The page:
There are two types of lymphedema:
1.) Acquired lymphedema is occasionally called secondary-lymphedema and results from damage to the lymphatic system causing lymphedema. This type of lymphedema is much more widespread than primary lymphedema.
2.) Inherited lymphedema or primary lymphedema happens when a person is born with missing lymph-vessels and nodes. Swelling normally happens during a person’s adolescence and involves the calf or foot. Another rare type of primary lymphedema takes place during infancy and is known as Milroy’s disease.
Chronic lymphedema can last for a person’s entire lifetime and can be difficult to treat. Swollen appendages can become susceptible to infection as well. For example, a minor injury to the skin such as an insect bite, athlete’s-foot between the toes, a scratch, or cut, can lead to a severe infection that physicians call lymphangitis. Lymphangitis damages the connective-tissue beneath the skin. Recurrent infections can result in scarring that leaves the tissue vulnerable to more infections and swelling. Tissues can become hard, known as fibrosis, which is a sign of advanced chronic lymphedema.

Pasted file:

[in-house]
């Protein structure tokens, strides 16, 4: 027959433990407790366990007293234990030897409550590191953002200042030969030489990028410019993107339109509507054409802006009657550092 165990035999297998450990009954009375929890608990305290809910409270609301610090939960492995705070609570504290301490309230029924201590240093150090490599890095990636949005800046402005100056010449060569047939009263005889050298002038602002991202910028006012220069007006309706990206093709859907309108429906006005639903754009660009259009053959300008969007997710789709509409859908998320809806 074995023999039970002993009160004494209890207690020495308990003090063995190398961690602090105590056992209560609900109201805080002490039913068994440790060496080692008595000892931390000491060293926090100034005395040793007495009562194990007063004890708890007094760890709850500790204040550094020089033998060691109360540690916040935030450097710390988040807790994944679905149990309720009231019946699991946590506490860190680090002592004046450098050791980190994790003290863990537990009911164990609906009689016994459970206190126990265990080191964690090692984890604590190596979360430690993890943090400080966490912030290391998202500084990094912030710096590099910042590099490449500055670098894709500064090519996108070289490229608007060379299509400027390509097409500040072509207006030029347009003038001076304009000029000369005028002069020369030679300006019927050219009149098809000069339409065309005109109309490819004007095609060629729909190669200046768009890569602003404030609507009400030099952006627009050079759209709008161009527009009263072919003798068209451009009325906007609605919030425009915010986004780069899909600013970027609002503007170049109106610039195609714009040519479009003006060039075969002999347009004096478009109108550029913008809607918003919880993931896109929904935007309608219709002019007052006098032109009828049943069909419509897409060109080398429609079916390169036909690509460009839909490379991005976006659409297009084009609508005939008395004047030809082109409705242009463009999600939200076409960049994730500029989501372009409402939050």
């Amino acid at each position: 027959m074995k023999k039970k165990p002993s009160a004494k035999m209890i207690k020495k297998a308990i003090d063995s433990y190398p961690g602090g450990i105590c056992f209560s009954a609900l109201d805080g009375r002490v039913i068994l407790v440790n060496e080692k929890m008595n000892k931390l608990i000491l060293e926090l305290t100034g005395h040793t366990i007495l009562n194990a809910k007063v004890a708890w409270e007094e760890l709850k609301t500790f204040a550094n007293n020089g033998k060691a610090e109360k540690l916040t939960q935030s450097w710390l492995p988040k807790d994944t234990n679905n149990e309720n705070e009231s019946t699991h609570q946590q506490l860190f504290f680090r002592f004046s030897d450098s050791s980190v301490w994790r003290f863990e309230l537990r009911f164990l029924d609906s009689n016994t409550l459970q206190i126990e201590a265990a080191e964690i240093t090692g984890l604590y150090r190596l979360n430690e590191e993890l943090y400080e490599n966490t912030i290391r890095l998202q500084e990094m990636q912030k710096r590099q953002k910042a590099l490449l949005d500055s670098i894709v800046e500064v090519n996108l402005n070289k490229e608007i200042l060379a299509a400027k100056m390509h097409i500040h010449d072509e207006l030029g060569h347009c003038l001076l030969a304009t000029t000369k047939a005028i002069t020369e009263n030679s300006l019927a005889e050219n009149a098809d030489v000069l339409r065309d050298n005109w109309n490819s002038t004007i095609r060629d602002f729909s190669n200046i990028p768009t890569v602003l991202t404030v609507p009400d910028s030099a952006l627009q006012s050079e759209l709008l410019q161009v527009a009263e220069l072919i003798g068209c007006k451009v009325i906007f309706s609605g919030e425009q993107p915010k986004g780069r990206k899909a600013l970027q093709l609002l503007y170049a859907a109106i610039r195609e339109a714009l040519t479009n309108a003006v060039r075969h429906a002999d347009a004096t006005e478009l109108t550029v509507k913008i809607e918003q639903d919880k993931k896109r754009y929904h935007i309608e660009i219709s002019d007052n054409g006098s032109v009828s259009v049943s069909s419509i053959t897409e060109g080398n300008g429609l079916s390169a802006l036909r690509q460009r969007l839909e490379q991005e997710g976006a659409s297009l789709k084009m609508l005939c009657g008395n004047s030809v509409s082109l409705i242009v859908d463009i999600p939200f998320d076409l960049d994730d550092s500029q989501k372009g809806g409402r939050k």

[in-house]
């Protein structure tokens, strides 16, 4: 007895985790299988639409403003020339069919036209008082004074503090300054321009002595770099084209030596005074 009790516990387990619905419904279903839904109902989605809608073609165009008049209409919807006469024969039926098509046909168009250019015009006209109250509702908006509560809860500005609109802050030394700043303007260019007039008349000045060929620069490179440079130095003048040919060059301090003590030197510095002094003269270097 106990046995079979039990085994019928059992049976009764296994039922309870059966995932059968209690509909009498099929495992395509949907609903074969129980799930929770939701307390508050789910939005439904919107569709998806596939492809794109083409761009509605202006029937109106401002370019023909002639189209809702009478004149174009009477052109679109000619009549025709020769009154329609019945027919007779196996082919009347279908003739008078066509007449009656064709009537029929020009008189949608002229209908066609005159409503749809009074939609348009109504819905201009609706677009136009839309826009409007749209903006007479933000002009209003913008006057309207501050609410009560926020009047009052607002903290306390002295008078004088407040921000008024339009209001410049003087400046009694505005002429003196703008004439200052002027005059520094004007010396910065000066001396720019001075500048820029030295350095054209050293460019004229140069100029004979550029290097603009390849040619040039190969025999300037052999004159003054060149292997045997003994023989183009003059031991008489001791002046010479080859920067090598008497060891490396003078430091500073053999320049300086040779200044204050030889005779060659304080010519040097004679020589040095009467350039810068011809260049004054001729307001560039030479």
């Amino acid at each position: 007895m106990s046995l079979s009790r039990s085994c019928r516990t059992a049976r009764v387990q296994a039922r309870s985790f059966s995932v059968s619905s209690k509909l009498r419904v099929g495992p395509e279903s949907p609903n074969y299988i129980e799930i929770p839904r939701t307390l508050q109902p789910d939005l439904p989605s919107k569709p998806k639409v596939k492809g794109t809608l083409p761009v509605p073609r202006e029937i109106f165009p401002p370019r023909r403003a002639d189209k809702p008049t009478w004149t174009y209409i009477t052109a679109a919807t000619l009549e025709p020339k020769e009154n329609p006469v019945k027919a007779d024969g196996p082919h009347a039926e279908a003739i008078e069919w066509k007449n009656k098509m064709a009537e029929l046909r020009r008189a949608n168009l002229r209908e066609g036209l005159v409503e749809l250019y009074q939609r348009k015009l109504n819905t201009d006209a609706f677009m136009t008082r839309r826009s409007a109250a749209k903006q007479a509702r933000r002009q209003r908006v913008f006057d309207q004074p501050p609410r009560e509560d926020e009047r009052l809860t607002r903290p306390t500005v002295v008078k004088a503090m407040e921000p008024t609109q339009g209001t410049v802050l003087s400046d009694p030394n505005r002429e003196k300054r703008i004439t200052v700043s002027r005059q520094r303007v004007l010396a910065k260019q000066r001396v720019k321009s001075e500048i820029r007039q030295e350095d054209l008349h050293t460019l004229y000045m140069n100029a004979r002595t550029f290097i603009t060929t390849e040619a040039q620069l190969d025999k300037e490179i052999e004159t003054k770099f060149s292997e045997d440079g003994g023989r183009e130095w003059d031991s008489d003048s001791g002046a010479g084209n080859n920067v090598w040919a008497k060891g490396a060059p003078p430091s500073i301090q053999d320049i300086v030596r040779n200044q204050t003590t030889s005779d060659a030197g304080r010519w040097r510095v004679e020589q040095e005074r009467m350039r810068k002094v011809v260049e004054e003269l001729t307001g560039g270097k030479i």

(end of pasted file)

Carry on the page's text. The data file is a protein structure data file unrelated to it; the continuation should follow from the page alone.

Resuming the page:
NEXT: Causes of Lymphedema